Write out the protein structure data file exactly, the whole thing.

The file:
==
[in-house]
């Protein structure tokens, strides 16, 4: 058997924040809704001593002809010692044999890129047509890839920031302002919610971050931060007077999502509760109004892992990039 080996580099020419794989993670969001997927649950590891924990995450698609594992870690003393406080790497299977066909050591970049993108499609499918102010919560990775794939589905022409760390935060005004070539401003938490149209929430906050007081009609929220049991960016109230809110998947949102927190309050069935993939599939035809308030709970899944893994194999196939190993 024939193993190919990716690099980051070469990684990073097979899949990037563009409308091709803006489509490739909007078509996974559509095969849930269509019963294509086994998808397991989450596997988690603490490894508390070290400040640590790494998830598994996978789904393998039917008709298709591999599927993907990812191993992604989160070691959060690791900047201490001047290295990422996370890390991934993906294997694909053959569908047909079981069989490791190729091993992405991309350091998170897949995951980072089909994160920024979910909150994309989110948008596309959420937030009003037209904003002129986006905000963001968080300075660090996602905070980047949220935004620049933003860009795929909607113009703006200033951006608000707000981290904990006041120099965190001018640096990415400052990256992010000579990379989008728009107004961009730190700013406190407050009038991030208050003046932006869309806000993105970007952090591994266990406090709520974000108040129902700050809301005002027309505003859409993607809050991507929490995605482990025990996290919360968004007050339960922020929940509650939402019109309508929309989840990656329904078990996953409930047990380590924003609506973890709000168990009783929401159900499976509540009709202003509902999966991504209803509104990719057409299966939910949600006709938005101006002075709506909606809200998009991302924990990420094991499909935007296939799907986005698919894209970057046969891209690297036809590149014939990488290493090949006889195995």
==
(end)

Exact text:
[in-house]
């Protein structure tokens, strides 16, 4: 058997924040809704001593002809010692044999890129047509890839920031302002919610971050931060007077999502509760109004892992990039 080996580099020419794989993670969001997927649950590891924990995450698609594992870690003393406080790497299977066909050591970049993108499609499918102010919560990775794939589905022409760390935060005004070539401003938490149209929430906050007081009609929220049991960016109230809110998947949102927190309050069935993939599939035809308030709970899944893994194999196939190993 024939193993190919990716690099980051070469990684990073097979899949990037563009409308091709803006489509490739909007078509996974559509095969849930269509019963294509086994998808397991989450596997988690603490490894508390070290400040640590790494998830598994996978789904393998039917008709298709591999599927993907990812191993992604989160070691959060690791900047201490001047290295990422996370890390991934993906294997694909053959569908047909079981069989490791190729091993992405991309350091998170897949995951980072089909994160920024979910909150994309989110948008596309959420937030009003037209904003002129986006905000963001968080300075660090996602905070980047949220935004620049933003860009795929909607113009703006200033951006608000707000981290904990006041120099965190001018640096990415400052990256992010000579990379989008728009107004961009730190700013406190407050009038991030208050003046932006869309806000993105970007952090591994266990406090709520974000108040129902700050809301005002027309505003859409993607809050991507929490995605482990025990996290919360968004007050339960922020929940509650939402019109309508929309989840990656329904078990996953409930047990380590924003609506973890709000168990009783929401159900499976509540009709202003509902999966991504209803509104990719057409299966939910949600006709938005101006002075709506909606809200998009991302924990990420094991499909935007296939799907986005698919894209970057046969891209690297036809590149014939990488290493090949006889195995």